In an interview with Kevin Ding, Mitch Kupchak provided some interesting insight into the Dwight Howard trade saga.
Then, when free agency rolled around, Howard reiterated his trade demand to Orlando and the Magic once again were very active, trying to work out a deal where they could send their talented big man out of town and move on.
However, things slowed and became frustrating for the Lakers, who moved on and almost gave up hope on trading for D12:
The process, Kupchak conceded, was “frustrating” for him as Hennigan led him down dead-end streets that had no telling signs.
“I just never felt that there was a deal that they thought that they would do,” Kupchak said. “Without going into great detail, I just felt the Magic were just canvassing the league, which is the job. … I didn’t think there would be a deal. It got really quiet a couple weeks ago. Before that, it was very crazy – and then it just died. So we had kind of moved on.
“We had signed Jordan Hill. We had signed Antawn Jamison. And we thought it was over.”
Then one day, while Kupchak’s family were on vacation without him, the Magic called. They had a proposal for the Lakers. That proposal ended with the Lakers getting Howard within a matter of hours and Kupchak would jet off to the East coast to join his family on vacation shortly after – what’s the bet a few cold beers were downed that night?
So, what brought on the change of heart for the Magic? Maybe they finally realized that the return for Howard wouldn’t be as great as they liked. Or possibly they felt better about calling a team and offering them a package instead of having one offered to them? Perhaps they felt they were more in control this way?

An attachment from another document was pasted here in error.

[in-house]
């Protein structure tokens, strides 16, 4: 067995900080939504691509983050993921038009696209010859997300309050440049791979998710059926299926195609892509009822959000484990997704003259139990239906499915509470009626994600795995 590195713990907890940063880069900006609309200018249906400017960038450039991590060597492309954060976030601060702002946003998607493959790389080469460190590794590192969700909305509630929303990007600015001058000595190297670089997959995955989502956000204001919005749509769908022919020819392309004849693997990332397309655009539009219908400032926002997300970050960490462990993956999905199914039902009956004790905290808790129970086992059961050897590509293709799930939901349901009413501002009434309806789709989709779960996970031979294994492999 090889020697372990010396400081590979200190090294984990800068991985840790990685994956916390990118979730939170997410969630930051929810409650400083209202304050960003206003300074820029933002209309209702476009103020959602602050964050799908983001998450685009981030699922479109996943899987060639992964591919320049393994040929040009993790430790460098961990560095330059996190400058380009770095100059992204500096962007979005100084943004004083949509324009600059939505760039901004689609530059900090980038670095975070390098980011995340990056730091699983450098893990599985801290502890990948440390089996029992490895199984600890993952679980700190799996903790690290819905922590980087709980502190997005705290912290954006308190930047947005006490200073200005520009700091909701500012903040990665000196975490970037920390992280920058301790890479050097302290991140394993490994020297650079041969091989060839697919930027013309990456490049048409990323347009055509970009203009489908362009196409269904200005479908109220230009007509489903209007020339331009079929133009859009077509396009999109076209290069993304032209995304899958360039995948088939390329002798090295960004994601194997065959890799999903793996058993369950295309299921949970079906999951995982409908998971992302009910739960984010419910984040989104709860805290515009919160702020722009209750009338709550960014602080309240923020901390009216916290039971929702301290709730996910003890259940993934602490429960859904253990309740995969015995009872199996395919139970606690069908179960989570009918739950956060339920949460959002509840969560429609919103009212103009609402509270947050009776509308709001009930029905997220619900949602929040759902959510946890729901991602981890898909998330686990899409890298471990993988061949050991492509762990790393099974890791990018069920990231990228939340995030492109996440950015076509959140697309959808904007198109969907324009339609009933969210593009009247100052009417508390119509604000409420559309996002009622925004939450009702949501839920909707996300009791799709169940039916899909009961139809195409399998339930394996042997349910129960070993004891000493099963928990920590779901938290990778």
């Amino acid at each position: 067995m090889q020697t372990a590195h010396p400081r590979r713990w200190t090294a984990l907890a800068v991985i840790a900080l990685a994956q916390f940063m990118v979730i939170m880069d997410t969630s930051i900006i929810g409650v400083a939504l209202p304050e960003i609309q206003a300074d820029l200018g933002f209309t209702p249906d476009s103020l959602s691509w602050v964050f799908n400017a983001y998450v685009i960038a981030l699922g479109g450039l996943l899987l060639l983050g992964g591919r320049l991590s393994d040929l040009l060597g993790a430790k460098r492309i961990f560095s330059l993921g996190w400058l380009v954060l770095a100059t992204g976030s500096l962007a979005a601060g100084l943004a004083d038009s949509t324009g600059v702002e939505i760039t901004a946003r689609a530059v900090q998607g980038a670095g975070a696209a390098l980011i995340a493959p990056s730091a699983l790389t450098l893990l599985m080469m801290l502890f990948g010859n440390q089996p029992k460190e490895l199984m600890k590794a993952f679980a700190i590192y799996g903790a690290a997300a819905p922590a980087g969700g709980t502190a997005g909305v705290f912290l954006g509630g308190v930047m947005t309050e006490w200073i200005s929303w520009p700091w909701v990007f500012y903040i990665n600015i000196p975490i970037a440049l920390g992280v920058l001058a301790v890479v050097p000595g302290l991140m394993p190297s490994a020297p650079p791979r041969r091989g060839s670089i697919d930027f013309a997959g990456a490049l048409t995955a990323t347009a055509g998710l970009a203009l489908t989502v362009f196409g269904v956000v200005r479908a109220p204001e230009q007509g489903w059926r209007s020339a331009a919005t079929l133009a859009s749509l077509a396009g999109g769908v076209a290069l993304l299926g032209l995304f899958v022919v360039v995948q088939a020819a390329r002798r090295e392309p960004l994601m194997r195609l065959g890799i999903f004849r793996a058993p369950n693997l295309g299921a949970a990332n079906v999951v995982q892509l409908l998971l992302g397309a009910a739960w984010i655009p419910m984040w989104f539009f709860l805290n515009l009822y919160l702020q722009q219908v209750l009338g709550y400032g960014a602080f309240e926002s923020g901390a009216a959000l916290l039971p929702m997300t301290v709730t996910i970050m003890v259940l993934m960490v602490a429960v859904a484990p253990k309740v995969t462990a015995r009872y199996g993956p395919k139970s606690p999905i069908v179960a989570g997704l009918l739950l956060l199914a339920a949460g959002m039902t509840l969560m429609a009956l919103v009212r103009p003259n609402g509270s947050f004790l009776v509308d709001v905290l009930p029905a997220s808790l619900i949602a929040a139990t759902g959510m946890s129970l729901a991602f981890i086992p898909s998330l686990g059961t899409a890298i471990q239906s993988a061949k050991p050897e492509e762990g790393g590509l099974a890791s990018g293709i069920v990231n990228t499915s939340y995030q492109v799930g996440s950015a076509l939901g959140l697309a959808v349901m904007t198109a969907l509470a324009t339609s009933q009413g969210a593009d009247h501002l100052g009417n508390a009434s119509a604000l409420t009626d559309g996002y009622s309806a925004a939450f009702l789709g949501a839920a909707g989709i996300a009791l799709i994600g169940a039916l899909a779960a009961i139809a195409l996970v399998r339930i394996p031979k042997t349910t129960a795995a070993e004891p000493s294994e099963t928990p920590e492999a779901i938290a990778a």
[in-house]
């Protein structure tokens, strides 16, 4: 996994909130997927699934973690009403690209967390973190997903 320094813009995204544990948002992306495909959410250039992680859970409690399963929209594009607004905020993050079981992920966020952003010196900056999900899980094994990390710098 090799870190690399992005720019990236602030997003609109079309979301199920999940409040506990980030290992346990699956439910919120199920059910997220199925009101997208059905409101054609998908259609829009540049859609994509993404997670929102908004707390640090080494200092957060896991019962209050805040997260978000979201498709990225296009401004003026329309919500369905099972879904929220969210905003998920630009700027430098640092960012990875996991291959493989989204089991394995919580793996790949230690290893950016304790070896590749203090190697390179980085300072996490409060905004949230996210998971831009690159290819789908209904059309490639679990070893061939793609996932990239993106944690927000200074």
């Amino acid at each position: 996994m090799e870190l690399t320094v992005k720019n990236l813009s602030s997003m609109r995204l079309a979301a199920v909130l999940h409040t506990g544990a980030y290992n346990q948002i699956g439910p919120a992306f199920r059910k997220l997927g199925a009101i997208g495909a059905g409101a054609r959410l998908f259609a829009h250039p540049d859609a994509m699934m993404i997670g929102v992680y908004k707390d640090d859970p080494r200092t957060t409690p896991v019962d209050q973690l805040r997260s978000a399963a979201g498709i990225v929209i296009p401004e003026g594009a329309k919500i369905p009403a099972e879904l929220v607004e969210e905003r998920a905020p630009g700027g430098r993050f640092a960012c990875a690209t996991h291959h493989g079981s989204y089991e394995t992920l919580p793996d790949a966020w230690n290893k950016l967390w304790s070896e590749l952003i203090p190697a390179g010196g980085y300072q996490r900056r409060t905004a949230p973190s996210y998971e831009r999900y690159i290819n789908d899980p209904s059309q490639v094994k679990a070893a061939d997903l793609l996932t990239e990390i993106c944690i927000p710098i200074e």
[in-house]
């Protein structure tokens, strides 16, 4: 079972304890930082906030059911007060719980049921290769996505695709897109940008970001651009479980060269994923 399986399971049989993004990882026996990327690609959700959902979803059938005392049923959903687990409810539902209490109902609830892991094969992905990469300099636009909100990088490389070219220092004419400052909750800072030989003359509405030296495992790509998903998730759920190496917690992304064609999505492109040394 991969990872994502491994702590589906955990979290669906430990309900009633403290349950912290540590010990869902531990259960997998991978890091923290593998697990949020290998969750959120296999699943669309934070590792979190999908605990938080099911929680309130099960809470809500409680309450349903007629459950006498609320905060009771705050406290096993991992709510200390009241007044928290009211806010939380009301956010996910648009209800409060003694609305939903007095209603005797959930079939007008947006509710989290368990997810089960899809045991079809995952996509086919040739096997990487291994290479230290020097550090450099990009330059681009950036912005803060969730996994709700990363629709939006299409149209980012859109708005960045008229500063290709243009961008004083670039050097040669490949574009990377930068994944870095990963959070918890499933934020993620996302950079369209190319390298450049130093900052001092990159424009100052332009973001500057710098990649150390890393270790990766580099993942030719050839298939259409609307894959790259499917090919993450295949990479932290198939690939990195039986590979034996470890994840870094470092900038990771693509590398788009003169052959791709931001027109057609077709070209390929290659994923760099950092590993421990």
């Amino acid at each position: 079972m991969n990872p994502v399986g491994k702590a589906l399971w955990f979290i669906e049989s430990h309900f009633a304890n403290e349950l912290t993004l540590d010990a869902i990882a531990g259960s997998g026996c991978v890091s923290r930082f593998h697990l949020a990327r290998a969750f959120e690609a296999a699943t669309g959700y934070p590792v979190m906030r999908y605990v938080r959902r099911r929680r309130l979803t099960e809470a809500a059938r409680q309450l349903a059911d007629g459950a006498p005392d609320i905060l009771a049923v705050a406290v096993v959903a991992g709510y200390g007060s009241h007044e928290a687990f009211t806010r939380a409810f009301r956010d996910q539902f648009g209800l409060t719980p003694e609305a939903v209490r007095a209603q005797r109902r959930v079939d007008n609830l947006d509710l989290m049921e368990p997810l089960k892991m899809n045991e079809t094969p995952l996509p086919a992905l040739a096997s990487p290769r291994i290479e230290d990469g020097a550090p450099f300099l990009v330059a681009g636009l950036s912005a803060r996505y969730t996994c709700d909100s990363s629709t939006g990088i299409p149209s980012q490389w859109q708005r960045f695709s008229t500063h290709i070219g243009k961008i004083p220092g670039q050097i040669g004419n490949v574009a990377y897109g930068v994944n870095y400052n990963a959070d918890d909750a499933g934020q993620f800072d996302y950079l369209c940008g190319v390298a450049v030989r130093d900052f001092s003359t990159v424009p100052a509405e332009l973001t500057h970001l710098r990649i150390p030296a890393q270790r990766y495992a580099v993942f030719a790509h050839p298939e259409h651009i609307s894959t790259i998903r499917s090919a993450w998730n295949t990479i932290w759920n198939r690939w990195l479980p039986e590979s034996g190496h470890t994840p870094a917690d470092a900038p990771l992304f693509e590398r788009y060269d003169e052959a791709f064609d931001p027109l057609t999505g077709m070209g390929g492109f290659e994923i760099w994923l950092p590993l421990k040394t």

Either way, they got some young talent, but not enough to be good, and that was the aim in the first place: grab some prospects and picks and suck for a few years while they get the top selections in the draft. It’s all about the future now. Remember, their general manager – Rob Hennigan – is from the Oklahoma City Thunder, the team that came up from nothing to become a championship contender.
In his article, Ding points out that Moe Harkless – a rookie heading from the Sixers to the Magic in the blockbuster trade – was a key part of getting this deal done. The Magic would’ve drafted Harkless in June if Philadelphia hadn’t snagged him first. And when the trade was completed? 30 days had just passed from when Harkless signed his first NBA deal; the amount of time teams have to wait before trading for a newly signed rookie.
Anyway, the moves have now been made. The pieces are in place. And soon, we’ll get to see how they all fit together.